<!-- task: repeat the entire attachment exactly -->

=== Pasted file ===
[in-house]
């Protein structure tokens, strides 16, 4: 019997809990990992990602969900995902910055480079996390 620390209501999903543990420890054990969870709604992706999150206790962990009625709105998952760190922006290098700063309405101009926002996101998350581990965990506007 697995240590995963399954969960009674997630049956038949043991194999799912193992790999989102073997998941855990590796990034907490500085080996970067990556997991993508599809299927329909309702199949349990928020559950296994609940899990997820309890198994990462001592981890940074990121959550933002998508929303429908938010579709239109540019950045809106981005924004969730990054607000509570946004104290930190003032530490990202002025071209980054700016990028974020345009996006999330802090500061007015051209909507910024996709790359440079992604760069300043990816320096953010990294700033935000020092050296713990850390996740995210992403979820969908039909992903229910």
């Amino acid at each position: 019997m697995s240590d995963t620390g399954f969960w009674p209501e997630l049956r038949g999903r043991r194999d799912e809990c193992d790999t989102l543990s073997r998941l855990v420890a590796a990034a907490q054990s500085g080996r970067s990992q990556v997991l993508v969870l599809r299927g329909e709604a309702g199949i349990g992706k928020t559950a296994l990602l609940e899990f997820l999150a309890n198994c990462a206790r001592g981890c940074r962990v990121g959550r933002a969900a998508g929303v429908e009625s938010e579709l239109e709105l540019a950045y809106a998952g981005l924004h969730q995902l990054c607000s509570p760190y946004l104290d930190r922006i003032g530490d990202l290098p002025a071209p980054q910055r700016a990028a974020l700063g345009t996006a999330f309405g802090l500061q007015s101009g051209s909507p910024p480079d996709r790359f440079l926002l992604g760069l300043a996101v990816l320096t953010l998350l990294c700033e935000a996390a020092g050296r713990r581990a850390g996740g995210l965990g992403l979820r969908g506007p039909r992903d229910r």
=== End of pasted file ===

[in-house]
């Protein structure tokens, strides 16, 4: 019997809990990992990602969900995902910055480079996390 620390209501999903543990420890054990969870709604992706999150206790962990009625709105998952760190922006290098700063309405101009926002996101998350581990965990506007 697995240590995963399954969960009674997630049956038949043991194999799912193992790999989102073997998941855990590796990034907490500085080996970067990556997991993508599809299927329909309702199949349990928020559950296994609940899990997820309890198994990462001592981890940074990121959550933002998508929303429908938010579709239109540019950045809106981005924004969730990054607000509570946004104290930190003032530490990202002025071209980054700016990028974020345009996006999330802090500061007015051209909507910024996709790359440079992604760069300043990816320096953010990294700033935000020092050296713990850390996740995210992403979820969908039909992903229910």
């Amino acid at each position: 019997m697995s240590d995963t620390g399954f969960w009674p209501e997630l049956r038949g999903r043991r194999d799912e809990c193992d790999t989102l543990s073997r998941l855990v420890a590796a990034a907490q054990s500085g080996r970067s990992q990556v997991l993508v969870l599809r299927g329909e709604a309702g199949i349990g992706k928020t559950a296994l990602l609940e899990f997820l999150a309890n198994c990462a206790r001592g981890c940074r962990v990121g959550r933002a969900a998508g929303v429908e009625s938010e579709l239109e709105l540019a950045y809106a998952g981005l924004h969730q995902l990054c607000s509570p760190y946004l104290d930190r922006i003032g530490d990202l290098p002025a071209p980054q910055r700016a990028a974020l700063g345009t996006a999330f309405g802090l500061q007015s101009g051209s909507p910024p480079d996709r790359f440079l926002l992604g760069l300043a996101v990816l320096t953010l998350l990294c700033e935000a996390a020092g050296r713990r581990a850390g996740g995210l965990g992403l979820r969908g506007p039909r992903d229910r």